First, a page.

I tweeted..!

  70. postedJun 11, 2011 9:44 AM

    I’m new to this photography and blogging thing so it’s been hit and miss with pictures for me. I did take my projects outside last week and used natural light and it was amazing what a difference that made! I used a bamboo table as my background and it really changed the whole feel of my pictures. Thank you for the tips on making your own board backdrop and thank you for the chance to win the book!

  71. postedJun 11, 2011 9:45 AM

    This post couldn’t have come at a better time for me!! I have recently been getting super frustrated with my lack of camera skills! Lighting seems to be my major problem but I think I could do with advice in all areas!! I love your painted boards – up til now I have just been using fabrics so its such a great idea – thank you so much! I will without doubt be following you from now on for more great advice!

  72. postedJun 11, 2011 9:45 AM

    Nice to see your setup Lori…I was just looking at my dining room this morning and thinking about my promise to myself to not let this hobby/addiction take over out there but I fear I’ve done a terrible job. Poor dining room table is getting moved further and further into living room space so I have room for table, storage, lights, etc. The good news though is that the room is actually being used; guess I’m making up for 19 years of only going out there twice a year?

    I have the Lowell lights too; it is nice to have something to call into action if Mother Nature is not cooperating isn’t it?

    Nice post and fun to see another food blogger’s ‘studio.’ I have the book already so not in the running for it…just wanted to simply comment!

    I use a water spritzer bottle and keep olive oil handy too but one thing that I love is copied from Tami with Running With Tweezers. A great big set of tweezers is so nice for setting up or changing small items without disrupting the dish. I got mine from Amazon; love these:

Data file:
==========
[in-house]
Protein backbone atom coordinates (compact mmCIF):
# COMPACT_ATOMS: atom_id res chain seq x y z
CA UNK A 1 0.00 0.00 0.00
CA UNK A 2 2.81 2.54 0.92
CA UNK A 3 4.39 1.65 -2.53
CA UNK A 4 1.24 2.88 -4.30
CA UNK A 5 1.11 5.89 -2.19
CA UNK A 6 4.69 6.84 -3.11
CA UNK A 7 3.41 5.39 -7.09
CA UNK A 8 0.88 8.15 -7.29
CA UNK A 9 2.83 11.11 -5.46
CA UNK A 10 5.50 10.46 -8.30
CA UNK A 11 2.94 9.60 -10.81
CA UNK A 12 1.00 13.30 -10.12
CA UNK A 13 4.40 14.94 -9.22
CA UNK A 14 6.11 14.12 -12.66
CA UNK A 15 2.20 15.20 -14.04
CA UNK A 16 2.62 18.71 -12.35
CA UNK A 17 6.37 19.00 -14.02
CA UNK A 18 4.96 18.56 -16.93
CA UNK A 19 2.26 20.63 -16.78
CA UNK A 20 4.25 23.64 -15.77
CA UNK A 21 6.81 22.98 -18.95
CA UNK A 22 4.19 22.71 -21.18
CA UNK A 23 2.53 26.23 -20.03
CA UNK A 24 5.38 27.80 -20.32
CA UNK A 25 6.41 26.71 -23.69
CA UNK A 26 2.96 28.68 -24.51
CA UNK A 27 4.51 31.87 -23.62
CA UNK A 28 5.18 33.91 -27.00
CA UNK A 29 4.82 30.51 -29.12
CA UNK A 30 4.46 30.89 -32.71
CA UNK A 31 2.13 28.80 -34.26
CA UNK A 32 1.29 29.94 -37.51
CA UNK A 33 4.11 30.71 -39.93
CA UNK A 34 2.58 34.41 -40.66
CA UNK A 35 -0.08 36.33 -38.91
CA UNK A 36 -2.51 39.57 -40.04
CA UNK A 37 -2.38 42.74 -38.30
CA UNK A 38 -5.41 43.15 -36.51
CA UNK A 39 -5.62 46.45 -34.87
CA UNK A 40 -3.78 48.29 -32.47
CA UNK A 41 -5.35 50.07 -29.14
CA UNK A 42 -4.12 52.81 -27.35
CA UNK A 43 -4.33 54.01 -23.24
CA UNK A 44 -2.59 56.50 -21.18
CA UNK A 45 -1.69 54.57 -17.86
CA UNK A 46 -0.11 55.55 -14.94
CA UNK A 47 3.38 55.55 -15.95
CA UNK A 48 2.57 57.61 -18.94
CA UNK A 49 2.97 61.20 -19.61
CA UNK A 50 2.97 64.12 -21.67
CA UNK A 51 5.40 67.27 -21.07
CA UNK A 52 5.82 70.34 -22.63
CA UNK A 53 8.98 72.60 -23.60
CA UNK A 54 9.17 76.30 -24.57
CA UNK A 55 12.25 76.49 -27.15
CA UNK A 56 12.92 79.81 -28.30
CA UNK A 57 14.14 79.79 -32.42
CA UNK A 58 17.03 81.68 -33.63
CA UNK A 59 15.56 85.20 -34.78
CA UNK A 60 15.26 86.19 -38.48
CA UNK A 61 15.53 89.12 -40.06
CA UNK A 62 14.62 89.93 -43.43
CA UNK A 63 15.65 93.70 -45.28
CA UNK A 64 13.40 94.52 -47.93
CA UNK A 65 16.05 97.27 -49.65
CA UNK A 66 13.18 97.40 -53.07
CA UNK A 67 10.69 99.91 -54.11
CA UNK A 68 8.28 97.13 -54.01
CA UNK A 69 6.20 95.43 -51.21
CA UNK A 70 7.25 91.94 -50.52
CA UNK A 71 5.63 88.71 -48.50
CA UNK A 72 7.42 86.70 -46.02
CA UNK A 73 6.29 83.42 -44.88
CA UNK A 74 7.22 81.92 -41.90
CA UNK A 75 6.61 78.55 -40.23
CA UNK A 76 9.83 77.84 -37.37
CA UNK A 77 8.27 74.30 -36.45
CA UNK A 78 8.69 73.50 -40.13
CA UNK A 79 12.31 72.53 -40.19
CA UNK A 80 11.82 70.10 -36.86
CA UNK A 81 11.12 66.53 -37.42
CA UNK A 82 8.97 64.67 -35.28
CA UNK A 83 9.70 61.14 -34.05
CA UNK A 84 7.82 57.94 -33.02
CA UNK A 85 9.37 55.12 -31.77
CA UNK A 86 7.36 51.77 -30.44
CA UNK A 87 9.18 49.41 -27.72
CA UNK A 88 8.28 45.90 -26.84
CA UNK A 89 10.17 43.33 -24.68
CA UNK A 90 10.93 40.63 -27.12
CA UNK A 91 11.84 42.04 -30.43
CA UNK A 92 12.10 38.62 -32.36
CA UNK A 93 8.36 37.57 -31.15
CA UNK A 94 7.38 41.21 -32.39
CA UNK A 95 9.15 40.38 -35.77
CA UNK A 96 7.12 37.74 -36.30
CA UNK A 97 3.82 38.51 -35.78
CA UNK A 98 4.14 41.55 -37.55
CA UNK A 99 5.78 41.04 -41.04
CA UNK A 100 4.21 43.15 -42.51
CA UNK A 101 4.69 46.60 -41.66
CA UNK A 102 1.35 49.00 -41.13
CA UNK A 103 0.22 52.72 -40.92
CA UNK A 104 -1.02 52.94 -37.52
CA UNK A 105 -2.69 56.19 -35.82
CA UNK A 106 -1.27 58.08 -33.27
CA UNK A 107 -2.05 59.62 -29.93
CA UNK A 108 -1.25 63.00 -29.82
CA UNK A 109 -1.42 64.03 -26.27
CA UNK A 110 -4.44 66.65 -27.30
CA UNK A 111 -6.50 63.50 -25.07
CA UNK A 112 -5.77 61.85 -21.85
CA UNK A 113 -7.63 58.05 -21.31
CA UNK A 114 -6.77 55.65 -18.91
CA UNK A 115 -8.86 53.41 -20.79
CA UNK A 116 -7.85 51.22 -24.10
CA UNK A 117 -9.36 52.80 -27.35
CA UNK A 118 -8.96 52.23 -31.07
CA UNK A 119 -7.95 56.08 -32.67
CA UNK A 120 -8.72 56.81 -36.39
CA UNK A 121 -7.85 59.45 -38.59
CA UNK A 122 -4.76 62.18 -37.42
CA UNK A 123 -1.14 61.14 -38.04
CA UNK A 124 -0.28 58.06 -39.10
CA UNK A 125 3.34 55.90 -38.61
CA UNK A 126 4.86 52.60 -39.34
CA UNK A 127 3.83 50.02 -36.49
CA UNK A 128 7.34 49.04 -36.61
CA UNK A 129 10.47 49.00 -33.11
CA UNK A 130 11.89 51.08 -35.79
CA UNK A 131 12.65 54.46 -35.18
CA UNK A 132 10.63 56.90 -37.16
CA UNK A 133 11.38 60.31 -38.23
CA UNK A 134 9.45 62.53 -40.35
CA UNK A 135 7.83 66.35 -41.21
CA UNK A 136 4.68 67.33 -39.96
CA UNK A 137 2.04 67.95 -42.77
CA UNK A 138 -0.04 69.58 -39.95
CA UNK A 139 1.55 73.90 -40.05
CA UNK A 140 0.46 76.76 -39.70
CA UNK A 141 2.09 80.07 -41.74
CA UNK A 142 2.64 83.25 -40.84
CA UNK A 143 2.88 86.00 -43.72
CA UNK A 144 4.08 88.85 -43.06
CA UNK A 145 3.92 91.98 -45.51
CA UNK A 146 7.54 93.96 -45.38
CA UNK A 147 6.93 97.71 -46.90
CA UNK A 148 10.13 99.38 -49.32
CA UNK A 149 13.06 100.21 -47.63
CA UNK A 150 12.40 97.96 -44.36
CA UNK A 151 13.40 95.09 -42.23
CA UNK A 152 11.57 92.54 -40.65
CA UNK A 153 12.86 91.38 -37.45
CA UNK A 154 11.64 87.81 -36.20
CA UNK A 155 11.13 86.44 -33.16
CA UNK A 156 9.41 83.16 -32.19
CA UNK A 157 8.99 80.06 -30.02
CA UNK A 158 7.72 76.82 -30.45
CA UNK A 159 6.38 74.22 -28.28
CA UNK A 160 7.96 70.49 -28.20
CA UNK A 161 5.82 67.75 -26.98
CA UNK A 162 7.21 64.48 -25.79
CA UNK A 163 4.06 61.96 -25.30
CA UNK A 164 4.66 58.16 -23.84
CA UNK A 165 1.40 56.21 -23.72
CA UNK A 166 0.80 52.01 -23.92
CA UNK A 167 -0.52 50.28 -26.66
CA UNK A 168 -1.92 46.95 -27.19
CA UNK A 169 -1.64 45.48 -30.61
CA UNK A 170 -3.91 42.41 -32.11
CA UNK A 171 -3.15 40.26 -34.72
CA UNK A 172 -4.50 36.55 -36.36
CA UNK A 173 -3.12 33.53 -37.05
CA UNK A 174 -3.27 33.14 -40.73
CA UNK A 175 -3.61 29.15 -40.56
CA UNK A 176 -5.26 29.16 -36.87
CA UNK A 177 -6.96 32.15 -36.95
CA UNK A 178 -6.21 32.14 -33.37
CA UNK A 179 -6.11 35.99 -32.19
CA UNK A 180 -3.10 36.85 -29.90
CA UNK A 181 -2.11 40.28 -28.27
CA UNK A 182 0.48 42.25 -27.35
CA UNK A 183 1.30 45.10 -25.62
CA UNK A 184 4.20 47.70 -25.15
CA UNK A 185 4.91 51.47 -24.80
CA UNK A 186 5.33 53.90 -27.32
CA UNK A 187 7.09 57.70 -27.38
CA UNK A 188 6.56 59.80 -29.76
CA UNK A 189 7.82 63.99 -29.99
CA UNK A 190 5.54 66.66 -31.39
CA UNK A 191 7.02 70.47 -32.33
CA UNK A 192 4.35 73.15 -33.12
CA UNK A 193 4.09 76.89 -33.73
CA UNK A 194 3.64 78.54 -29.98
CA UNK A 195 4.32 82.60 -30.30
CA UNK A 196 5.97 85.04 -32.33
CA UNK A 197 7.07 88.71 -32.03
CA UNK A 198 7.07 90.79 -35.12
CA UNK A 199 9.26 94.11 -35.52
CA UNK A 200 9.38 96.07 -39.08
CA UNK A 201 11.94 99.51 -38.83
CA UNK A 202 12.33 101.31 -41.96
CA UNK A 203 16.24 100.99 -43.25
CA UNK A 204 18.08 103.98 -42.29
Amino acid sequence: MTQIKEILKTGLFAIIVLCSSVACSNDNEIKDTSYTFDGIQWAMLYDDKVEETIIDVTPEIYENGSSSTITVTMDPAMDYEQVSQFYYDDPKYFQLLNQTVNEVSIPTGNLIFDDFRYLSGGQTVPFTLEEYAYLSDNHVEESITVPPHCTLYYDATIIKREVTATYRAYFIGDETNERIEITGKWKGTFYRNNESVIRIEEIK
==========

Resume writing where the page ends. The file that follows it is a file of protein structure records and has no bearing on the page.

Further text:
73. postedJun 11, 2011 9:46 AM
  74. postedJun 11, 2011 9:47 AM

    I tend to shoot mostly with a 50mm portrait lens, on aperture priority usually at f5.6. And I am always checking my white balance. Oh and I shoot between 1/2 and 2 stops underexposed. I find that most Dslr light meters overcompensate and want things to be a bit darker than they should be.

  75. postedJun 11, 2011 9:56 AM

    I’m not really good enough yet to have any tips, but I absolutely need help with the set-up to get natural light.

  76. postedJun 11, 2011 9:57 AM

    What a fantastic giveaway! I’m not terribly gifted when it comes to photography but I am keen to pick up more tips on lighting.

  77. postedJun 11, 2011 9:58 AM
    Sephasaurus Rex

    Posted on facebook 🙂

  78. postedJun 11, 2011 10:01 AM
    M. @ V. Gourmet

    This is such a wonderful, instructive post — your creativity is inspirational! Having just recently begun a website for vegetarian recipes, I am new to the process of capturing food on film, but these suggestions want to make me run out to my local craft store and get cooking! I shared this on both of my social networking pages —!/VRecipes (via Facebook). Love it!

  79. postedJun 11, 2011 10:32 AM

    Hi Lori-what a great giveaway! My husband does most of my food photos and he always has our point and shoot camera set on Macro with the flash off. We have a huge screened in porch that we use to shoot photos 3 out of 4 of the seasons…kind of hard to shoot photos out there during a New England winter. YIKES!
    His next investment-a DSLR camera……….but I have to admit he does really well with what we have now……….